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From: Bunki Kramer (bkramer_at_TeacherArtExchange)
Date: Sun Jun 02 2002 - 11:12:31 PDT

from: Bunki Kramer (
Los Cerros Middle School
968 Blemer Road
Danville, CA 94526

 I have a question about the self portraits. I noticed the kids don't have
their hair showing, rather the hair appears as negative space. Very
effective! Are all these students dark haired? Or was the decision made to
not draw the hair for another reason? Also, I presume you worked with a
digital camera to do the original images. I love the dimension and mood
provided by the inclusion of the hands! Could you tell us a bit more about
the assignment?Thanks,Jude

Hi, Friend. Thanks for the compliment about the self-portraits. I was
extremely pleased with the results too...although it was like pullin' teeth
during the process. They did not like having to flip and trace it took all of 10 minutes to do. Lots of whining UNTIL
we started the black paper and coloring and then they were amazed.

Not everyone was dark-haired nor Caucasian.

I decided to exclude the hair part and concentrate on the face coloring
primarily because I wanted the hands to be an important aspect and there
wasn't room to include the hair AND hands with the size of the grid we used.
I really wanted the faces to be LARGE.

I do NOT have a digital camera. I took pictures at the beginning of the
semester with a 35 mm camera which gave me good CLEAR pictures and I had
them developed as 5x7" colored pics so they were larger to work from. I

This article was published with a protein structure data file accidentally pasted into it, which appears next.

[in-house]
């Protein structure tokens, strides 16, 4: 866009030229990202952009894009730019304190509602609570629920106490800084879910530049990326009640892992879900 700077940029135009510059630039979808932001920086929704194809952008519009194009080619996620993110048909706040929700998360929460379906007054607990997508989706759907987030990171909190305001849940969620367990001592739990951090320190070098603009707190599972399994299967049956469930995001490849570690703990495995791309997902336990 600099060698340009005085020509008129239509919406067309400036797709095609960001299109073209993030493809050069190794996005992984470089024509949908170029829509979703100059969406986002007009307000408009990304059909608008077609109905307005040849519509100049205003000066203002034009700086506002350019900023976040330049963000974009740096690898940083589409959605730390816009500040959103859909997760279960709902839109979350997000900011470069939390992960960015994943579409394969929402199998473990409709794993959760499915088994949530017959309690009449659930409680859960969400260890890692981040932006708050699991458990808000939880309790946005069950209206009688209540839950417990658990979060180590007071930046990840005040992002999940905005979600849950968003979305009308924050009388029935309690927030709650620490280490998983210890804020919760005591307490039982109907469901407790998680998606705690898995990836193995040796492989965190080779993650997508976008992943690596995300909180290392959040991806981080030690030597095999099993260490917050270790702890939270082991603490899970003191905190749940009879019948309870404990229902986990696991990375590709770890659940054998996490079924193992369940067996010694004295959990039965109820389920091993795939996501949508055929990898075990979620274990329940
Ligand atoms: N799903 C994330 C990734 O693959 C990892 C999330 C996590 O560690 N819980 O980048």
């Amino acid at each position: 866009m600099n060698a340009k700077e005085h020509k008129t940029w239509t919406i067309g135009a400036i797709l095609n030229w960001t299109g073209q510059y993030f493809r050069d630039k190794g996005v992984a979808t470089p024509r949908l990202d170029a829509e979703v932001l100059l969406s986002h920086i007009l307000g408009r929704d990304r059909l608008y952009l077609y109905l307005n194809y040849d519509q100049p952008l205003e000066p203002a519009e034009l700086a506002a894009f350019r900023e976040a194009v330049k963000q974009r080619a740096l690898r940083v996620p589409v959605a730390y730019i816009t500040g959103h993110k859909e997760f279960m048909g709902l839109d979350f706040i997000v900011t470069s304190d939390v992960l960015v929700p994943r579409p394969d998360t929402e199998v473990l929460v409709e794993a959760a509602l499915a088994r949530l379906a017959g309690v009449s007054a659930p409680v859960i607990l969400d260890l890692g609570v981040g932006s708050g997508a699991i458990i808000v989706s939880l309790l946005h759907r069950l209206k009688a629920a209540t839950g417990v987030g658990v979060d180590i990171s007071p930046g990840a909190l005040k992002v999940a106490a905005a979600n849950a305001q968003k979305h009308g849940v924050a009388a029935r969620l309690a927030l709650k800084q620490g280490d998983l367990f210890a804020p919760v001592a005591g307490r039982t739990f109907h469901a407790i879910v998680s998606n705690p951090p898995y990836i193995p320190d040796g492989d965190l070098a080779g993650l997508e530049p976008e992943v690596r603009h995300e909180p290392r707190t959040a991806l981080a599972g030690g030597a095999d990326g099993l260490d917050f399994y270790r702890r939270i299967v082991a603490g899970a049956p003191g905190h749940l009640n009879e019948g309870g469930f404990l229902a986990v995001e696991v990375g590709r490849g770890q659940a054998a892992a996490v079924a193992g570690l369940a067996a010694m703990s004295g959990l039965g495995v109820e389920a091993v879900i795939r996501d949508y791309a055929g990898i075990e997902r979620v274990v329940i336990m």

pre-made grids for the pics with overhead sheets. They grided their 12x18"
white paper themselves. I had some practice dittos for drawing with grids I
made up and they did that to take a smaller grid square and blow
it up to a larger grid square. This they were bored with but it got the
point across to those who didn't understand. Interestingly enough, some of
the kids who were so bored had trouble with it as we progressed with the
dittos. Would I do the dittos again? Yes.

I gave them practice strips of black paper to practice colors with. I
emphasized layering colors as they wanted to whip this baby up in 10 minutes
and blend with their fingers (like they were working with pastels). Layering
the craypas lent a great blending effect without finger blending which is
ineffective with craypas.

The written assignment after this lesson was to "walk through the process"
on paper telling what they did at each stage and how they "felt" as they
were working on these stages. I wanted them to re-experience the ups and
downs of the mental process and moods it reflected. They were also asked to
write about why they chose their particular color palette and what had
happened to them that day when they selected it. I was equally impressed
with their much so as their portraits...and was surprised by
some of the personal revelations in these writings. I did tell them at the
beginning to be "aware" of process thoughts while going through the stages
and would be asked to write about them so they were somewhat prepared.

These reflections went into the student's bound "book of reflections" which
included all of their 9x12 work, a page listing all of the students in the
class and room for autographs, a title page of information about the
student...a great keeper of lots of their work and thoughts though the
entire semester. Toodles.....Bunki